Calculus is one of the substantial branches of mathematics deal with various important topics such as limits, integration, differentiation. |

If M(x) $\leq$ G(x) $\leq$ N(x) for all x in an open interval containing a, except possibly at a itself, and if

Lim$_{x \rightarrow a}$ M(x) = L = Lim$_{x \rightarrow a}$ N(x)

Then Lim$_{x \rightarrow a}$ G(x) exists and equal to L i.e.

Lim$_{x \rightarrow a}$ G (x) = L.

**To prove sequeeze theorem, consider the limit superior and inferior:**

L = Lim$_{x \rightarrow a}$M(x) $\leq$ Lim$_{x \rightarrow a}$ Inf$\leq$ G(x) $\leq$ Lim$_{x \rightarrow a}$SupG(x) $\leq$ Lim$_{x \rightarrow a}$N(x) = L

Consider ($\epsilon$, $\delta$), for all $\epsilon$ > 0 there exists $\delta$ > 0 such that

0 < |x - a| < $\delta$ (for all x)

=> -$\epsilon$ < G(x) - L < $\epsilon$

As Lim$_{x \rightarrow a}$ M(x) = L,

for all $\epsilon$, $\epsilon$ > 0 there exists $\delta_1$ > 0

and for all x, 0 < |x - a| < $\delta_1$

=> -$\epsilon$ < M(x) - L < $\epsilon$ ...(1)

Similarly, Lim$_{x \rightarrow a}$ N(x) = L,

for all $\epsilon$, $\epsilon$ > 0 there exists $\delta_2$ > 0

and for all x, 0 < |x - a| < $\delta_2$

=> -$\epsilon$ < N(x) - L < $\epsilon$ ...(2)

M(x) $\leq$ G(x) $\leq$ N(x)

or M(x) - L $\leq$ G(x) - L $\leq$ N(x) - L

If $\delta$ = min($\delta_1$, $\delta_2$), then if |x - a| < $\delta$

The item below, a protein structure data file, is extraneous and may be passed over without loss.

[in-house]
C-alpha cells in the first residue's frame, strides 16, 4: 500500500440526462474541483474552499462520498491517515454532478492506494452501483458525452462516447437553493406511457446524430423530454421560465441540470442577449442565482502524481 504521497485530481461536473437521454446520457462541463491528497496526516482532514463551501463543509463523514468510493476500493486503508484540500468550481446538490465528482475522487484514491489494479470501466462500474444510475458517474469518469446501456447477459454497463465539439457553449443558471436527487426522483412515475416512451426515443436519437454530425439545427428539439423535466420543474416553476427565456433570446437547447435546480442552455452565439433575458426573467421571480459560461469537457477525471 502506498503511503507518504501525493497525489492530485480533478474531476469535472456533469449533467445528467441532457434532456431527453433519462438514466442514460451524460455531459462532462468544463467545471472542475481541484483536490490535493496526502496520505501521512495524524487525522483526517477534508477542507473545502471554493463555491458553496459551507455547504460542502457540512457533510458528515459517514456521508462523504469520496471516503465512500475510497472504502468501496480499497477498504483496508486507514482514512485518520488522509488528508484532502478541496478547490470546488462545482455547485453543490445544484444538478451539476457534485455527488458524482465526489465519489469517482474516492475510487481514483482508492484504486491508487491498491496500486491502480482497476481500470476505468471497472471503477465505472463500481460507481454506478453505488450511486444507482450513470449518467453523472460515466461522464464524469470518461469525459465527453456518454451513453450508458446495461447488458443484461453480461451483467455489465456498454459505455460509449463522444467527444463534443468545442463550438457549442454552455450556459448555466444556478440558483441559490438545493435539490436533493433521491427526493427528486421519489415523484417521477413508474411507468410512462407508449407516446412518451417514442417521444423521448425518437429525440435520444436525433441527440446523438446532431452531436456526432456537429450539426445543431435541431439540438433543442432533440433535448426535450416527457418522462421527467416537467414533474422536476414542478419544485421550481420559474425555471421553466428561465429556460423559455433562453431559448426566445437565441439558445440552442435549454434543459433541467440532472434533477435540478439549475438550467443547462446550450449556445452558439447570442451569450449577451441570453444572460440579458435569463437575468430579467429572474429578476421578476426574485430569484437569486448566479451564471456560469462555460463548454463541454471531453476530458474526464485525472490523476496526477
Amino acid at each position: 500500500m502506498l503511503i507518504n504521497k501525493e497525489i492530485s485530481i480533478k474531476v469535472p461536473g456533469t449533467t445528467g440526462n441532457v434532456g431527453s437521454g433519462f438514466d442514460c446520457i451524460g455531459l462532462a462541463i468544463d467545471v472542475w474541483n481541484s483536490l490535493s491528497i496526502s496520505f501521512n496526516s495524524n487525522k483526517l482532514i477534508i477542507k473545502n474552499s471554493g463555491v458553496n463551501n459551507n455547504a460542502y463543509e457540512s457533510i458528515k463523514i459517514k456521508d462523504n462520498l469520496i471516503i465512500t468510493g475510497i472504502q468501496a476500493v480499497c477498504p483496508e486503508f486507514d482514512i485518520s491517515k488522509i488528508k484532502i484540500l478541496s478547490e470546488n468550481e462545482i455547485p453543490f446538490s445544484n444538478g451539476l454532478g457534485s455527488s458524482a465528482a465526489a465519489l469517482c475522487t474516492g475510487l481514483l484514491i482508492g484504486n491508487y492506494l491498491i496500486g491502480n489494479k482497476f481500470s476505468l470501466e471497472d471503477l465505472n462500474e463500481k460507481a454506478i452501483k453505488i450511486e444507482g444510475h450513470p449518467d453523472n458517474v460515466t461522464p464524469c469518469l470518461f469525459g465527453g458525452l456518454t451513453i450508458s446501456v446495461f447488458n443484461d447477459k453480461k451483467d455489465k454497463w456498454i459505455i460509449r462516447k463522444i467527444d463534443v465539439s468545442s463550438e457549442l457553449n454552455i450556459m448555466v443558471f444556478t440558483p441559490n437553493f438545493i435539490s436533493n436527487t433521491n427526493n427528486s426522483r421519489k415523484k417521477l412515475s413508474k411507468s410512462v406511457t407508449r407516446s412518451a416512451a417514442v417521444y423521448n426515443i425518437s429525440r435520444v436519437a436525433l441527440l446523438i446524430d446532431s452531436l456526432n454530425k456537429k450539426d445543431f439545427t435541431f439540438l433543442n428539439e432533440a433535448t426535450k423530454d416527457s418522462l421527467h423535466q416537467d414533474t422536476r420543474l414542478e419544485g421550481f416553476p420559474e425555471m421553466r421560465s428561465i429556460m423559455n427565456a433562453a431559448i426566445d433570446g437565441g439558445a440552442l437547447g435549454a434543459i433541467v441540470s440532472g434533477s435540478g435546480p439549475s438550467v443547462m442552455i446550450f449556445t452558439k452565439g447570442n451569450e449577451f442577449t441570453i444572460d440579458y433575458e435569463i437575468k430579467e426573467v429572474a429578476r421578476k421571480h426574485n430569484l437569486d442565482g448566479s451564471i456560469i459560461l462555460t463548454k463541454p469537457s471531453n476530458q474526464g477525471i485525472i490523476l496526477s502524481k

From equation (1) and (2), we obtain

-$\epsilon$ < M(x) - L $\leq$ G(x) - L $\leq$ N(x) - L < $\epsilon$

or -$\epsilon$ < G(x) - L < $\epsilon$

which shows that Lim$_{x \rightarrow a}$ G(x) = L.

**Few examples on the Squeeze theorem are given below:**

**Example 1:**Prove that Lim$_{y \rightarrow 0}$ y sin ($\frac{1}{y}$) = 0 using squeeze theorem.

**Solution:**Let G(y) = y sin ($\frac{1}{y}$) for y $\neq$ 0, then we have the inequalities

-|y| $\leq$ G(y) $\leq$ |y| ;for all y $\neq$ 0

Followed by well known inequality |Sin y| $\leq$ 1 $\forall$ y $\in$ R

=> Lim$_{y \rightarrow 0}$ (-|y| ) = 0 and Lim$_{y \rightarrow 0}$ (|y| ) = 0

By Squeeze theorem, Lim$_{y \rightarrow 0}$ y sin ($\frac{1}{y}$) = 0

**Example 2:**Let g(y) be a function s.t. |g(y)| $\leq$ L for any y $\neq$ 0. Prove that $lim_{y \rightarrow 0}$ yg(y) = 0

**Solution:**Since |g(y)| $\leq$ L for any y $\neq$ 0.

or |y g(y)| $\leq$ L|y|

=> -L|y| $\leq$ y g(y)| $\leq$ L|y|

For any non zero y,

$lim_{y \rightarrow 0}$ (-L|y|) = 0 = $lim_{y \rightarrow 0}$ (L|y|)

So by squeeze theorem, $lim_{y \rightarrow 0}$ yg(y) = 0

Squeeze theorem used to find the convergance and divergence of the sequences. If $lim_{n \rightarrow \infty}$ $a_n$ = $lim_{n \rightarrow \infty}$ $b_n$ = L and there exists an integer N s.t. $a_n$ $\leq$ $c_n$ $\leq$ $b_n$ for all n > N, then $\lim_{n \rightarrow \infty} $ = L.

**Let's understand this concept in a better with the help of an example:**

**Example:**Determine if the below sequence if converges or diverges.

{$b_n$ } = {$\frac{sin n}{n}$}

**Solution:**We know that, for all n, 1 $\leq$ sin n $\leq$ 1

Therefore, -$\frac{1}{n}$ $\leq$ $\frac{sin n}{n}$ $\leq$ $\frac{1}{n}$

Choose $a_n$ = -$\frac{1}{n}$ and $c_n$ = $\frac{1}{n}$

Also $a_n$ $\leq$ $c_n$ $\leq$ $b_n$ for all n

=> $lim_{n \rightarrow \infty}$$a_n$ = 0 = $lim_{n \rightarrow \infty}$$b_n$

So by sequeeze theorem $lim_{n \rightarrow \infty}$$c_n$ = 0

This implies, the sequence {$b_n$ } is converges to zero.